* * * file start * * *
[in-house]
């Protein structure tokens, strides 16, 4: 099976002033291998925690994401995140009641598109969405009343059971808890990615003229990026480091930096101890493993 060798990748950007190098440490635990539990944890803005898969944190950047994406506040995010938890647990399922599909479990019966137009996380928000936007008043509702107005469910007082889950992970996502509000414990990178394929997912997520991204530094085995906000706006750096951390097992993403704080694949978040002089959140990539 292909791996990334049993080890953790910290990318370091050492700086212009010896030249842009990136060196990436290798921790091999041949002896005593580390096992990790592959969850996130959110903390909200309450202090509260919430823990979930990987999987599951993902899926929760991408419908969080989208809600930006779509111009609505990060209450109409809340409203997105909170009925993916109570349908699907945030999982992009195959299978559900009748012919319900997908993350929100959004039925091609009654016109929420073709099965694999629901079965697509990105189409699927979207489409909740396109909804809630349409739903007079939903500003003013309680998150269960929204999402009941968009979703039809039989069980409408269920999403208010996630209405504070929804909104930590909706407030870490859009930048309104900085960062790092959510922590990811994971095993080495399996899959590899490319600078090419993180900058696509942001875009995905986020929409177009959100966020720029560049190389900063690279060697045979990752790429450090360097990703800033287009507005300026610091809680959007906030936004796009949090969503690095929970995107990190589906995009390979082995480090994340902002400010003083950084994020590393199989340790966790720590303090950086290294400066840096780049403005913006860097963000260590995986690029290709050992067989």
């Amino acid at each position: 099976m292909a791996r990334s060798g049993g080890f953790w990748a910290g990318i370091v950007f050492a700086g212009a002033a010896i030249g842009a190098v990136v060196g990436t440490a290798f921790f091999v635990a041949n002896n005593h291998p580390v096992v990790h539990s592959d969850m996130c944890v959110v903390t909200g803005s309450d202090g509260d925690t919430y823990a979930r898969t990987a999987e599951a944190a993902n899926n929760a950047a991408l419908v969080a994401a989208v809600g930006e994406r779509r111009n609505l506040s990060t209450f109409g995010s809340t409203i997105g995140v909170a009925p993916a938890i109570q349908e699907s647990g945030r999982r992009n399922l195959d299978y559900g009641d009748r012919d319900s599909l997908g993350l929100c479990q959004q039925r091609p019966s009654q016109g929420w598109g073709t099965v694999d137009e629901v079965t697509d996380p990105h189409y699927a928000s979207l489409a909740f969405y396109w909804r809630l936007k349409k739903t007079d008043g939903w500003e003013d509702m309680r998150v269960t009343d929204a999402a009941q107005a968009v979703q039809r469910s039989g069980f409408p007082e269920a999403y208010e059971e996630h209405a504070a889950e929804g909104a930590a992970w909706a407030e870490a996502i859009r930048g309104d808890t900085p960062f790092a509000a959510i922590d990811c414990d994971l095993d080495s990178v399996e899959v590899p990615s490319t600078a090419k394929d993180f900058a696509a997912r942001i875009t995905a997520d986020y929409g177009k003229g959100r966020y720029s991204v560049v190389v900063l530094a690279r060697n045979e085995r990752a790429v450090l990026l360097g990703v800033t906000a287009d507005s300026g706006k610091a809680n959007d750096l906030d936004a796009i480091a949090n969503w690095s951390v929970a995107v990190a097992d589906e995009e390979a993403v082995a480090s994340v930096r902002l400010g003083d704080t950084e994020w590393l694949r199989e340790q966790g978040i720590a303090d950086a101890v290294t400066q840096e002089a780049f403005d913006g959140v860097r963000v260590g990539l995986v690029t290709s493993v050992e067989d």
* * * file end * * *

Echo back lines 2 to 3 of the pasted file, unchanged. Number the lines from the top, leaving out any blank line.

């Protein structure tokens, strides 16, 4: 099976002033291998925690994401995140009641598109969405009343059971808890990615003229990026480091930096101890493993 060798990748950007190098440490635990539990944890803005898969944190950047994406506040995010938890647990399922599909479990019966137009996380928000936007008043509702107005469910007082889950992970996502509000414990990178394929997912997520991204530094085995906000706006750096951390097992993403704080694949978040002089959140990539 292909791996990334049993080890953790910290990318370091050492700086212009010896030249842009990136060196990436290798921790091999041949002896005593580390096992990790592959969850996130959110903390909200309450202090509260919430823990979930990987999987599951993902899926929760991408419908969080989208809600930006779509111009609505990060209450109409809340409203997105909170009925993916109570349908699907945030999982992009195959299978559900009748012919319900997908993350929100959004039925091609009654016109929420073709099965694999629901079965697509990105189409699927979207489409909740396109909804809630349409739903007079939903500003003013309680998150269960929204999402009941968009979703039809039989069980409408269920999403208010996630209405504070929804909104930590909706407030870490859009930048309104900085960062790092959510922590990811994971095993080495399996899959590899490319600078090419993180900058696509942001875009995905986020929409177009959100966020720029560049190389900063690279060697045979990752790429450090360097990703800033287009507005300026610091809680959007906030936004796009949090969503690095929970995107990190589906995009390979082995480090994340902002400010003083950084994020590393199989340790966790720590303090950086290294400066840096780049403005913006860097963000260590995986690029290709050992067989």
């Amino acid at each position: 099976m292909a791996r990334s060798g049993g080890f953790w990748a910290g990318i370091v950007f050492a700086g212009a002033a010896i030249g842009a190098v990136v060196g990436t440490a290798f921790f091999v635990a041949n002896n005593h291998p580390v096992v990790h539990s592959d969850m996130c944890v959110v903390t909200g803005s309450d202090g509260d925690t919430y823990a979930r898969t990987a999987e599951a944190a993902n899926n929760a950047a991408l419908v969080a994401a989208v809600g930006e994406r779509r111009n609505l506040s990060t209450f109409g995010s809340t409203i997105g995140v909170a009925p993916a938890i109570q349908e699907s647990g945030r999982r992009n399922l195959d299978y559900g009641d009748r012919d319900s599909l997908g993350l929100c479990q959004q039925r091609p019966s009654q016109g929420w598109g073709t099965v694999d137009e629901v079965t697509d996380p990105h189409y699927a928000s979207l489409a909740f969405y396109w909804r809630l936007k349409k739903t007079d008043g939903w500003e003013d509702m309680r998150v269960t009343d929204a999402a009941q107005a968009v979703q039809r469910s039989g069980f409408p007082e269920a999403y208010e059971e996630h209405a504070a889950e929804g909104a930590a992970w909706a407030e870490a996502i859009r930048g309104d808890t900085p960062f790092a509000a959510i922590d990811c414990d994971l095993d080495s990178v399996e899959v590899p990615s490319t600078a090419k394929d993180f900058a696509a997912r942001i875009t995905a997520d986020y929409g177009k003229g959100r966020y720029s991204v560049v190389v900063l530094a690279r060697n045979e085995r990752a790429v450090l990026l360097g990703v800033t906000a287009d507005s300026g706006k610091a809680n959007d750096l906030d936004a796009i480091a949090n969503w690095s951390v929970a995107v990190a097992d589906e995009e390979a993403v082995a480090s994340v930096r902002l400010g003083d704080t950084e994020w590393l694949r199989e340790q966790g978040i720590a303090d950086a101890v290294t400066q840096e002089a780049f403005d913006g959140v860097r963000v260590g990539l995986v690029t290709s493993v050992e067989d």